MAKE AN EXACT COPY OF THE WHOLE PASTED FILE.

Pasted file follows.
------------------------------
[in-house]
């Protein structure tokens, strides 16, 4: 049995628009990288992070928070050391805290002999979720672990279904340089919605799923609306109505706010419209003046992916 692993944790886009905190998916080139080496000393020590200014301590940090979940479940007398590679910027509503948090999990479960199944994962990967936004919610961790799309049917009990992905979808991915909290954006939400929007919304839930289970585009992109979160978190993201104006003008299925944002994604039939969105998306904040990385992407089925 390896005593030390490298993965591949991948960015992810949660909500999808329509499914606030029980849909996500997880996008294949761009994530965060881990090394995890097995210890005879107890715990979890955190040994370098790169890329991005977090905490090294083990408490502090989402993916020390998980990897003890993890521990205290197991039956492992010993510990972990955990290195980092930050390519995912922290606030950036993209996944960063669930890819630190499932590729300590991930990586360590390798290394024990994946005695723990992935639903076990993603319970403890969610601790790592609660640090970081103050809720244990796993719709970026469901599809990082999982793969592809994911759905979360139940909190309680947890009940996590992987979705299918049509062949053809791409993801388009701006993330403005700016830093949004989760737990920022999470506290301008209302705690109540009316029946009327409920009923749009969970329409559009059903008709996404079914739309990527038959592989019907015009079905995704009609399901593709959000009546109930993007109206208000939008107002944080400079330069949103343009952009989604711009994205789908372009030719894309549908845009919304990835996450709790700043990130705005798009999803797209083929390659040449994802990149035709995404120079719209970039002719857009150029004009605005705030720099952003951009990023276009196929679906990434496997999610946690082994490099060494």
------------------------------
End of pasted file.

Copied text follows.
[in-house]
């Protein structure tokens, strides 16, 4: 049995628009990288992070928070050391805290002999979720672990279904340089919605799923609306109505706010419209003046992916 692993944790886009905190998916080139080496000393020590200014301590940090979940479940007398590679910027509503948090999990479960199944994962990967936004919610961790799309049917009990992905979808991915909290954006939400929007919304839930289970585009992109979160978190993201104006003008299925944002994604039939969105998306904040990385992407089925 390896005593030390490298993965591949991948960015992810949660909500999808329509499914606030029980849909996500997880996008294949761009994530965060881990090394995890097995210890005879107890715990979890955190040994370098790169890329991005977090905490090294083990408490502090989402993916020390998980990897003890993890521990205290197991039956492992010993510990972990955990290195980092930050390519995912922290606030950036993209996944960063669930890819630190499932590729300590991930990586360590390798290394024990994946005695723990992935639903076990993603319970403890969610601790790592609660640090970081103050809720244990796993719709970026469901599809990082999982793969592809994911759905979360139940909190309680947890009940996590992987979705299918049509062949053809791409993801388009701006993330403005700016830093949004989760737990920022999470506290301008209302705690109540009316029946009327409920009923749009969970329409559009059903008709996404079914739309990527038959592989019907015009079905995704009609399901593709959000009546109930993007109206208000939008107002944080400079330069949103343009952009989604711009994205789908372009030719894309549908845009919304990835996450709790700043990130705005798009999803797209083929390659040449994802990149035709995404120079719209970039002719857009150029004009605005705030720099952003951009990023276009196929679906990434496997999610946690082994490099060494």